Full steam ahead aboard the Empire Builder

I woke before dawn on my third day aboard the Empire Builder. The observation car was silent and the passing countryside soaked in darkness, but then the first grey light of pre-dawn began to outline the contours of mountains and a glimmer of river. All too soon, the ethereal half-light gave way to an angry burst of fiery red clouds and then golden daylight hit the river water and filled the observation car with dancing shafts of light.

full steam ahead empire builder amtrak usa train sunrise dawn

full steam ahead empire builder amtrak usa train

Change was in the air. In Spokane, a new crew boarded and cars were decoupled. Half the train was going to Portland and the other half to Seattle. I said goodbye to my Amish friends as they headed off down the tracks in the observation car bound for Portland. Our part of the train got the dining car, so I wandered down for a strong cup of coffee and a plate of eggs with some fellow passengers I had met at an earlier meal. We greeted each other like old friends and swapped stories. They were well-rested, having had the luxury of a sleeper car, but sequestered in their private quarters they had missed out on all the excitement of the near mutiny and were still in the dark about the previous day’s mysterious delay. My tiredness slipped away as I filled them in on the adventures they had slept through, and suddenly my spot in the observation car seemed infinitely preferable to a comfy bed in a private car.

Back in my seat, I overheard a fellow passenger ask a conductor if we were on time. The conductor who had boarded in Spokane laughed amiably and answered ‘I can’t speak for what went before, but my part of the journey is on schedule. We’re not going to lose any extra time on my watch’. The whole car erupted in laughter. It was reassuring to see most people had maintained a sense of humour.

A glance out the window revealed the countryside was changing rapidly now. We were passing through the fertile lands of the Columbia Basin. The scars of agriculture formed vast swathes of colour, geometric and sweeping and dramatic enough to rival the most modern of painters.

full steam ahead empire builder amtrak rail train travel miro columbia basin fieldsfull steam ahead empire builder amtrak train rail travel miro columbia basin fields

The sharply etched fields gave way to high desert. I was in familiar territory now, having driven the stretch from Spokane to Seattle countless times in the past. Huge, parched, craggy outcrops lined the tracks, dipping down to afford tantalizing glimpses of the Columbia River beyond, twisting and weaving its way through the arid landscape, appearing at alternating sides of the train as it clattered across bridges.

full steam ahead empire builder amtrak train travel high desertfull steam ahead empire builder amtrak train travel columbia river

The tracks cut stark gashes through the barren landscape. I discovered, to my delight, that the decoupling in Spokane had left the back window of the train in full view, so I could watch the tracks unfolding behind us as we carved our way through eastern Washington.

full steam ahead empire builder eastern washington train tracks amtrak travel

Then green trees and waterfalls, green rivers and the Cascade Mountain Range were suddenly flanking the tracks on both sides. As we crested Stevens Pass, the train plunged headlong into the Cascade Tunnel. It is the longest tunnel in the US; a masterpiece of man’s perseverance measuring 7.8 miles in length. After a full quarter hour of darkness we re-emerged into dappled green and dropped down into the overcast lushness of western Washington.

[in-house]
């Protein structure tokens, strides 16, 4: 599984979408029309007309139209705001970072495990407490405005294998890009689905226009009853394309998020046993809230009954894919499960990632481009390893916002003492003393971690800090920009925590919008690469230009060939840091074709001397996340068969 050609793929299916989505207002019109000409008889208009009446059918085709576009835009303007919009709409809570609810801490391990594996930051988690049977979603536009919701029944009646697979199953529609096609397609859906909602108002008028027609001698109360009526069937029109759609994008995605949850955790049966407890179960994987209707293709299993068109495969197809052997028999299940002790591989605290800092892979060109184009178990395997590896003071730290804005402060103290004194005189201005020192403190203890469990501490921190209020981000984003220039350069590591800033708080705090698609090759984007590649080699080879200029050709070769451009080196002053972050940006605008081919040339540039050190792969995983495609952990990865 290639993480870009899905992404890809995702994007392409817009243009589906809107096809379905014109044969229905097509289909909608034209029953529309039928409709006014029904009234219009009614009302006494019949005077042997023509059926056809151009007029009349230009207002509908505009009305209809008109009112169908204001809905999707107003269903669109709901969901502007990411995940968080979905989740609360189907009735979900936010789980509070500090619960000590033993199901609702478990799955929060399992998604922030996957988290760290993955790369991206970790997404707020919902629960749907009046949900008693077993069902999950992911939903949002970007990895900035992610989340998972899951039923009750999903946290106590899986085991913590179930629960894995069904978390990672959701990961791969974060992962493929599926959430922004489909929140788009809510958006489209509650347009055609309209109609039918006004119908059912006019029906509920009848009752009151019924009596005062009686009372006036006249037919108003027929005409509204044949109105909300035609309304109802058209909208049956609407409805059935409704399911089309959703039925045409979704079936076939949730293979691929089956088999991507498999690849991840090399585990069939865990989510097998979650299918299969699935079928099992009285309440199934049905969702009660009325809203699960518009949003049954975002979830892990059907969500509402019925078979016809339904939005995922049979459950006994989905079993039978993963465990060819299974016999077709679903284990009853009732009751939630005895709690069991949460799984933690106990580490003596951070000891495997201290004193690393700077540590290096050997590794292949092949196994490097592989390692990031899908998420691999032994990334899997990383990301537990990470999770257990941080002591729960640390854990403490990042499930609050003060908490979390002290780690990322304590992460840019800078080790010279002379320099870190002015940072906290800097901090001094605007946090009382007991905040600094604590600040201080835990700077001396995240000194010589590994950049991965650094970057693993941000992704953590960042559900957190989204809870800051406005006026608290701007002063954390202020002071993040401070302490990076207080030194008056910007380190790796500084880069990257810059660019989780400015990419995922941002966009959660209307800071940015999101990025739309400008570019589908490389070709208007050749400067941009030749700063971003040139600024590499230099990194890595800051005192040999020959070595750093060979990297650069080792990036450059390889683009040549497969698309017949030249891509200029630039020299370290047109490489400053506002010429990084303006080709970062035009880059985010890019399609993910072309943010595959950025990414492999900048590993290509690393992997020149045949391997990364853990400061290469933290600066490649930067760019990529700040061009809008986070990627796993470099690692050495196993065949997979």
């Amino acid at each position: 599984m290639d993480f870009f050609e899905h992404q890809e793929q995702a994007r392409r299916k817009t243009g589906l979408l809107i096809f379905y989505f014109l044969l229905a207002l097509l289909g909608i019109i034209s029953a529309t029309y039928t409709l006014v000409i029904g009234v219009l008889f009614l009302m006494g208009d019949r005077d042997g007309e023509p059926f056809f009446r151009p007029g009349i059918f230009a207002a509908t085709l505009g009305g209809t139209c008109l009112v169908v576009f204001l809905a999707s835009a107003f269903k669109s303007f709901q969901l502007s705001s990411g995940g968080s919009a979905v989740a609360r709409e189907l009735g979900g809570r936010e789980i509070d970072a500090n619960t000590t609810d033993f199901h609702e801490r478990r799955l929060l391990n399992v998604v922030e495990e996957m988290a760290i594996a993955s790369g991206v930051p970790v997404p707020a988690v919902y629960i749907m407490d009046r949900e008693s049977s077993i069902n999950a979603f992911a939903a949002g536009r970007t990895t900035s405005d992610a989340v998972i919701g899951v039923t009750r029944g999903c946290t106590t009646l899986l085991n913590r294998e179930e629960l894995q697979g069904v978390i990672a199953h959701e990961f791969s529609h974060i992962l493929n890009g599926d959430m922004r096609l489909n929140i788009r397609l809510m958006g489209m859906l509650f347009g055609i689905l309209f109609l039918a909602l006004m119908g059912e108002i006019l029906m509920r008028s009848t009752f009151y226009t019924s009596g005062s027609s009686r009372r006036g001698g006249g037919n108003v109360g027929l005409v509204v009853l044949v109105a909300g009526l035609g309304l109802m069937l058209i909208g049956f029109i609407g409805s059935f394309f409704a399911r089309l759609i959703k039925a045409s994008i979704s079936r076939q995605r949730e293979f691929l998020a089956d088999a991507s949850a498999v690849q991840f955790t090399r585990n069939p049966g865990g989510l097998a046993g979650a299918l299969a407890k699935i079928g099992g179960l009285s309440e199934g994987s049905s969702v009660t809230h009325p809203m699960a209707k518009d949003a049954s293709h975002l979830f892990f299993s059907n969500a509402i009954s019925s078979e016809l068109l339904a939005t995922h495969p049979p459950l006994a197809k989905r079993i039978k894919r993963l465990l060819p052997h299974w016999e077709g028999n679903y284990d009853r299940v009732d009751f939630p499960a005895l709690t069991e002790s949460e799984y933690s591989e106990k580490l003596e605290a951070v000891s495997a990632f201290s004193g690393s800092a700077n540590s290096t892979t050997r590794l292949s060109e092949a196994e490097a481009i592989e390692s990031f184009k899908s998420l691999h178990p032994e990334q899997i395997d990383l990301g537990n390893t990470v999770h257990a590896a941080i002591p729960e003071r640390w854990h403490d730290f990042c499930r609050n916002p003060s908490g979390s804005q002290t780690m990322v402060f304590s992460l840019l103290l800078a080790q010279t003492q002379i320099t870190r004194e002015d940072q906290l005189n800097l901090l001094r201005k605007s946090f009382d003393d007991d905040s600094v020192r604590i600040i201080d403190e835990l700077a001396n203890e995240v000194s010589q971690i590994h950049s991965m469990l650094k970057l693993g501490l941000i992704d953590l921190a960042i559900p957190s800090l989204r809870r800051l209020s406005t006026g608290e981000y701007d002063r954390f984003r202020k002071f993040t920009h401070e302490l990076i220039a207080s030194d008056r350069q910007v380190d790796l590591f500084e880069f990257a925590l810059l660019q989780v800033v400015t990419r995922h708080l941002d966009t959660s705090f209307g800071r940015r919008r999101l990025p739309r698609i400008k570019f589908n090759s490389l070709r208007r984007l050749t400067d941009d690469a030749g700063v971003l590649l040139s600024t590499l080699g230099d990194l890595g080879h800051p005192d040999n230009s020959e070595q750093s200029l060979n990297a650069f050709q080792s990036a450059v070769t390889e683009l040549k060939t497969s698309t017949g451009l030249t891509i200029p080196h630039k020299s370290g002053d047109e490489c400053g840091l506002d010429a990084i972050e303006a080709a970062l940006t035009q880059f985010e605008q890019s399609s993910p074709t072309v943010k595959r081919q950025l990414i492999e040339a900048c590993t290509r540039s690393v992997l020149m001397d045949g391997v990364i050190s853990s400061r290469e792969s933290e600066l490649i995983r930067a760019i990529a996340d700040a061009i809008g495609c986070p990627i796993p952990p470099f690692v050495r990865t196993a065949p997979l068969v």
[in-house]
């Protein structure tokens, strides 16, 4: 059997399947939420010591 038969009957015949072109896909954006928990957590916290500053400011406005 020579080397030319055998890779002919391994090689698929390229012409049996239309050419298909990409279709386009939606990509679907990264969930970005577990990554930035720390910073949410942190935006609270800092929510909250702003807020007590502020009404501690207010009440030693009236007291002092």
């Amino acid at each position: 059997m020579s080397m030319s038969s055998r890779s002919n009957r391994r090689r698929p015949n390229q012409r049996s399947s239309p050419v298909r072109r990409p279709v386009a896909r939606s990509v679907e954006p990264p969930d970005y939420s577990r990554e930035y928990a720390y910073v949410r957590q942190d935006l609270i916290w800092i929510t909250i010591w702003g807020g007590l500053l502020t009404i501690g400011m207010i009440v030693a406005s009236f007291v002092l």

full steam ahead empire builder amtrak train travelfull steam ahead empire builder amtrak train travel cascades

As we descended, the Cascades soared like giants behind us, and then we hit coastline. This was it, the final stretch of the journey along the coast from Everett to Seattle. Cloud-blanketed skies diffused gentle light across Puget Sound as the Empire Builder clickety-clacked along its final few miles of track.

full steam ahead empire builder amtrak train travel puget sound

The train pulled in to Seattle’s King Street Station and passengers scurried down the aisles, eager to disembark. I gathered my bags and walked the length of the platform to greet friends and family before taking a long shower, catching up on news and sipping a glass of wine until my eyelids grew heavy and I stumbled into bed. I was going to need all the rest I could get in the next 24 hours, because I was about to turn around and travel almost the same journey again, in reverse. This time, however, I would be doing it by car, in the company of a friend and a very special dog called Sprocket… (continued here)


About ailsapm

Hi there! I’m Ailsa Prideaux-Mooney. I’ve lived in many places, and travelled to many more. I had a lot of fun getting there and being there, wherever there happened to be at the time. I climbed a castle wall in Czesky Krumlov, abseiled down cliffs to go caving in the west of Ireland, slept on the beach in Paros, got chased by a swarm of bees in Vourvourou (ok that wasn’t fun, but it was exciting), learned flower arranging in Tokyo, found myself in the middle of a riot in Seoul, learned to snowboard in Salzburg, got lost in a labyrinth in Budapest and had my ice cream stolen by a gull in Cornwall. And I’m just getting started. If you’ve enjoyed what you’ve read so far, I’d love you to follow my travelogue - wheresmybackpack.com - and remember, anyone who tries to tell you it’s a small world hasn’t tried to see it all.